US calls for investigation into Burma's humanitarian crisis
US Secretary of State Rex Tillerson has said his country is deeply concerned by "credible reports" of atrocities committed by Burma's security forces.
Mr Tillerson called for an independent investigation into a humanitarian crisis that has seen hundreds of thousands of Muslim Rohingya flee to Bangladesh.
Speaking at a joint news conference with leader Aung San Suu Kyi in Burma's capital, Mr Tillerson said the US would consider individual sanctions against people found responsible for the violence but he would not advise "broad-based economic sanctions" against the entire country.
"All of that has to be evidence-based," Mr Tillerson said.
"If we have credible information that we believe to be very reliable that certain individuals were responsible for certain acts that we find unacceptable, then targeted sanctions on individuals very well may be appropriate."
His one-day visit comes as a new report said there was "mounting evidence" of genocide against the Rohingya in northern Rakhine state, where a government security operation has caused more than 600,000 Rohingya to flee to neighbouring Bangladesh.
Mr Tillerson also met with Burma's powerful military chief Min Aung Hlaing, who is in charge of operations in Rakhine.
A senior US State Department official said Mr Tillerson would use the visit to "express concerns over the displacement and violence and insecurity affecting Rohingya populations and other local populations, and discuss ways to help Burma stakeholders implement commitments aimed at ending the crisis and charting productive ways forward".
Though Ms Suu Kyi has been the de facto head of Burma's civilian government since her party won elections in 2015, she is limited in her control of the country by a constitution written by the military junta that ruled for decades.
The military is in charge of the operations in northern Rakhine and ending them is not up to Ms Suu Kyi.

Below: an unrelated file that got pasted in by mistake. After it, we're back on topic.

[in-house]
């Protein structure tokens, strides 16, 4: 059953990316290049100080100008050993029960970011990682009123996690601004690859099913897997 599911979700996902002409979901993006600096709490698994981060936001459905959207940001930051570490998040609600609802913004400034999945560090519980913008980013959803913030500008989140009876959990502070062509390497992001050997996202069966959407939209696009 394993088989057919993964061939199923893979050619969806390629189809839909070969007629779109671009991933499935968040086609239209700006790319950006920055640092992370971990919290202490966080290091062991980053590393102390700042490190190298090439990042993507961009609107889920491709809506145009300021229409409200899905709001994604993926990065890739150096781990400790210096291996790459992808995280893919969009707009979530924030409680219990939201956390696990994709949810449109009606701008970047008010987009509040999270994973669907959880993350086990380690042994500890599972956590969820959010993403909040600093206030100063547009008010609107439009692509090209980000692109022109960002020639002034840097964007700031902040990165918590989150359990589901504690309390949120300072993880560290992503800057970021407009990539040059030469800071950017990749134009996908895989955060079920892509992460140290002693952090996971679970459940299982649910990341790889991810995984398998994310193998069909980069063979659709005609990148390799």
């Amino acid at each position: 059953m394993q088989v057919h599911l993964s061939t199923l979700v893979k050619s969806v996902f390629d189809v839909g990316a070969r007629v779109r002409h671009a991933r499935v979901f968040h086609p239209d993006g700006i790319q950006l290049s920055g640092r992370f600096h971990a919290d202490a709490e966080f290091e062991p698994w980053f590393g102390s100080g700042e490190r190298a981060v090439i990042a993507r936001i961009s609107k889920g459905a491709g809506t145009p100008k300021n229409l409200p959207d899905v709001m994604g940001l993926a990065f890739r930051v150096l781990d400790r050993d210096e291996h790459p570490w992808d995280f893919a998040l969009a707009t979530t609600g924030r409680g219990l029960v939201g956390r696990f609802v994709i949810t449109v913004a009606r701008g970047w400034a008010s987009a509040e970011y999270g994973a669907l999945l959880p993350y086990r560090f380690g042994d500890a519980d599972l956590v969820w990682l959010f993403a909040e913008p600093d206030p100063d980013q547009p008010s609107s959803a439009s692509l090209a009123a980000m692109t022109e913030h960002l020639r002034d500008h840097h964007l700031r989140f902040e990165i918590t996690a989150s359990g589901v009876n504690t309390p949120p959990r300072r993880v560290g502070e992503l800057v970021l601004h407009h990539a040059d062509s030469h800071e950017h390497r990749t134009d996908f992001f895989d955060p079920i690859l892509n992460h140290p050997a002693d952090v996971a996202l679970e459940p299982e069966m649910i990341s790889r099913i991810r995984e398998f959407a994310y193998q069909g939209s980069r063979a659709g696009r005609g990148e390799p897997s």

Ms Suu Kyi has faced widespread criticism for not speaking out in defence of the Rohingya.
At Wednesday's news conference, she denied she had been silent on the issue, saying she had personally commented on the situation as well as issued statements through her office.
"I haven't been silent," she said. "What people mean is what I say is not interesting enough.
"But what I say is not meant to be exciting. It's meant to be accurate. And it's aimed at creating more harmony and a better future for everybody. Not setting people against each other."
The report by the United States Holocaust Memorial Museum and the advocacy group Fortify Rights found there is "mounting evidence" of genocide against the Rohinyga.
It accused security forces and civilians of mass killings - including burning victims alive including infants - rape and other abuses, and called on the international community to take action.
Burma's military has denied the accusations, most recently with a statement on Monday.
The military said it had interviewed thousands of people during a month-long investigation into the conduct of troops in Rakhine after Rohingya insurgents launched a series of deadly attacks there on August 25.
While the report acknowledged battles against militants from the Arakan Rohingya Salvation Army had left 376 "terrorists" dead, it also claimed security forces had "never shot at the innocent Bengalis" and "there was no death of innocent people".